MARS HILL AUDIO Journal

Volume 137

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Guests on Volume 137: Gilbert Meilaender, on how adoption offers lessons concerning the relationship between nature and grace; James L. Nolan, on what the observations of four distinguished foreign visitors can teach Americans about themselves; Joel Salatin, on how honoring the pigness of pigs enables us to more fully recognize the Godness of God; Michael Di Fuccia, on Owen Barfield’s understanding of the imagination; Robin Leaver, on clarifying some misconceptions about Martin Luther’s commitment to congregational singing; and Michael Marissen, on how J. S. Bach’s music conveys theological meaning.

MARS HILL AUDIO Journal

Volume 131

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Guests on Volume 131: John Durham Peters, on understanding media as agencies of order, not just devices of information; Paul Heintzman, on how a biblical understanding of human spirituality can inform our concept of “leisure”; Richard Lints, on how the image of God and idolatry are inversely related; Peter Harrison, on how our current definition of “science” and “religion” represents novel conceptual categories; Francis J. Beckwith, on the widespread tendency to erect a wall between faith and reason; David L. Schindler & Nicholas J. Healy, Jr., on how the First Amendment is not as sympathetic to religious freedom as is commonly believed.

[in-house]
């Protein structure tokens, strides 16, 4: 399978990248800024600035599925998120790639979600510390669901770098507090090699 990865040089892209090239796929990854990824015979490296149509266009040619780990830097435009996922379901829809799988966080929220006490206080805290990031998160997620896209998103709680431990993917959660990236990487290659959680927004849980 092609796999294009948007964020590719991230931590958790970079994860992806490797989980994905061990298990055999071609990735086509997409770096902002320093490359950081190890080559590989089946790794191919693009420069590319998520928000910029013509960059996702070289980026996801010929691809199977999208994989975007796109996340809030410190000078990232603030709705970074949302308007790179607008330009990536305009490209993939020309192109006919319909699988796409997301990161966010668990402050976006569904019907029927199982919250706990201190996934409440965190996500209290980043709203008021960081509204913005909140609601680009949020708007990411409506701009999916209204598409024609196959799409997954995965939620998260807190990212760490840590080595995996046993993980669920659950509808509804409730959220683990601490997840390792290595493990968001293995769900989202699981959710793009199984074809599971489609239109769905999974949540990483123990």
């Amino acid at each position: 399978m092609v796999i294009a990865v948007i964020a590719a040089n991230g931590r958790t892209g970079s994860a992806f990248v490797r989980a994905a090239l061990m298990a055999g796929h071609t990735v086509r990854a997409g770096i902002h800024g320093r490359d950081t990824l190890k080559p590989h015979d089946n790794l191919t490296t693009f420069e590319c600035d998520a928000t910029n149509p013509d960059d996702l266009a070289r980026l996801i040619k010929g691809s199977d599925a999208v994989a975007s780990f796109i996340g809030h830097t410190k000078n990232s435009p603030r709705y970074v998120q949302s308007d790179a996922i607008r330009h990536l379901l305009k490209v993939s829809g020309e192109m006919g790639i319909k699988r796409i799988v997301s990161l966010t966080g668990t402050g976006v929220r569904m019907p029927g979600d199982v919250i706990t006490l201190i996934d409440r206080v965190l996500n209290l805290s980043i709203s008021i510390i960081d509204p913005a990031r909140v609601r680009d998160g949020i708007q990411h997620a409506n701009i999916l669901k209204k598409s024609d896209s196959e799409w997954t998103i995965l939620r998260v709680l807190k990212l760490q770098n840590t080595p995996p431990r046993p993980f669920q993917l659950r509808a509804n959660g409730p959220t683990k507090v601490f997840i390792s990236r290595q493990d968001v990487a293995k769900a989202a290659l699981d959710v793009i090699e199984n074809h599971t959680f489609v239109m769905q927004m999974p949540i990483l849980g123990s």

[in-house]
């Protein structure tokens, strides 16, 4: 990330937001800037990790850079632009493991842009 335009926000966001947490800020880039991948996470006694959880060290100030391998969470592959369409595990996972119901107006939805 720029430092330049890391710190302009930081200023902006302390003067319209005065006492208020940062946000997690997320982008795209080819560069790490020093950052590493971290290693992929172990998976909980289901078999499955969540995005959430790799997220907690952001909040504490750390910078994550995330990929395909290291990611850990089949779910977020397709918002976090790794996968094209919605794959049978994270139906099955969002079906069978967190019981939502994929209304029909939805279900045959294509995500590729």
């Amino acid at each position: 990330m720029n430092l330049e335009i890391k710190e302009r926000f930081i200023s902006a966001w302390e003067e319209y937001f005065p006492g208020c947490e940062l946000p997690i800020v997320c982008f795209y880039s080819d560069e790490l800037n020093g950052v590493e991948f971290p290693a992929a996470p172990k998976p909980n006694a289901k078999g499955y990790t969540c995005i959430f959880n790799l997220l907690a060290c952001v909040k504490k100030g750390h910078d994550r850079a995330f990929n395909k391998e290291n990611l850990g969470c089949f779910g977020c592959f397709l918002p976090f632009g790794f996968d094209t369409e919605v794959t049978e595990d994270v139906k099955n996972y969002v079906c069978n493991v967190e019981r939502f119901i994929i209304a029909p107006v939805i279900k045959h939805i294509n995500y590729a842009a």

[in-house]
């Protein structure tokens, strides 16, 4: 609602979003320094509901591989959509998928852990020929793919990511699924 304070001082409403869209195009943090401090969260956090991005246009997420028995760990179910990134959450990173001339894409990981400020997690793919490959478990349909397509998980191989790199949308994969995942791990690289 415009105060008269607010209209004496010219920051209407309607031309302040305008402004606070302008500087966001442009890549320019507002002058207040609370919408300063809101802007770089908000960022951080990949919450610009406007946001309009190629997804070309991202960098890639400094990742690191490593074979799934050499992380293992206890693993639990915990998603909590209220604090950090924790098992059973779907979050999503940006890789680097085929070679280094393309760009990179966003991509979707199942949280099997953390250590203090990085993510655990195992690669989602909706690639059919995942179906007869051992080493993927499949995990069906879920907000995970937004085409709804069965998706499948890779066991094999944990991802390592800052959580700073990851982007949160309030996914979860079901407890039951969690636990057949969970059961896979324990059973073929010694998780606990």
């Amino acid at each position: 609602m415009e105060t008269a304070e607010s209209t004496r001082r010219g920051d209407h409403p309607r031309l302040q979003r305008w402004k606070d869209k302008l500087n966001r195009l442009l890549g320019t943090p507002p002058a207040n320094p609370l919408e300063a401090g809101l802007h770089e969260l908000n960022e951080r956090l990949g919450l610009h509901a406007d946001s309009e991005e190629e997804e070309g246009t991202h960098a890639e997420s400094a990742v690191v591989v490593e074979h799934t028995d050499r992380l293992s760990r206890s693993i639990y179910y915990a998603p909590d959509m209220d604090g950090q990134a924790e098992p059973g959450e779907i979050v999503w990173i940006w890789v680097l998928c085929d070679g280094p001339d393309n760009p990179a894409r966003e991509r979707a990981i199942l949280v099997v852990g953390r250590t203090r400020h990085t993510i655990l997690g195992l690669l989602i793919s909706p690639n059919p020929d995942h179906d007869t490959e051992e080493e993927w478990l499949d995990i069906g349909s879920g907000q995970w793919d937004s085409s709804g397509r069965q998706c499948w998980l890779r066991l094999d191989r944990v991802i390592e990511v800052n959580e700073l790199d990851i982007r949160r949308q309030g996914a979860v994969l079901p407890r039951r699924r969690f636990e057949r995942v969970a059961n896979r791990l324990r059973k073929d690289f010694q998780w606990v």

MARS HILL AUDIO Journal

Volume 130

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Guests on Volume 130: Jacob Silverman, on the hidden costs of social media; Carson Holloway, on the neglected role of religious revelation within political science; Joseph Atkinson, on the sacramental and ontological foundations of marriage and family; Greg Peters, on the value of retrieving the theology and practices of Christian monasticism; Antonio López, on human nature and freedom in a technological culture; and Julian Johnson, on how Western music expresses the spirit of modernity.

MARS HILL AUDIO Journal

Volume 127

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Guests on Volume 127: Christopher Shannon, on the historian's communal role as story-teller; Kevin Vanhoozer, on the dramatic purposes of doctrine; Oliver O'Donovan, on negotiating our way in the created realities; Rebecca DeYoung, on the forgotten vice of vainglory; Thomas Forrest Kelly, on the invention of Western musical notation; and Calvin Stapert, on the life and work of Joseph Haydn.

MARS HILL AUDIO Journal

Volume 126

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Guests on Volume 126: James W. Skillen, on how all human cultural activity, including politics, should be understood in the context of God’s good purposes for Creation; Christian Smith, on how American sociology is not (as is claimed) a disinterested scientific endeavor but the pursuit of a sacred project driven by sacred commitments; B. W. Powe, on the unique “apocalyptic” insights of Marshall McLuhan and Northrop Frye; David Downing, on C. S. Lewis’s The Pilgrim’s Regress; Roger Scruton, on the inability for materialism to give a satisfactory account of our experience of the material world; and Jonathan Arnold, on the curious place of sacred music in a secular society.

MARS HILL AUDIO Journal

Volume 125

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Guests on Volume 125: Brent Hull, on the virtues of craftsmanship; David Koyzis, on the goodness and nature of authority; Steve Wilkens, on three Christian views of the relationship between faith and reason; Roger Lundin, on faith and doubt in an inescapably verbal universe; Craig Bernthal, on the Christian doctrine of Creation in Tolkien’s mythic writings; and Kerry McCarthy, on the life and legacy of English Renaissance composer William Byrd.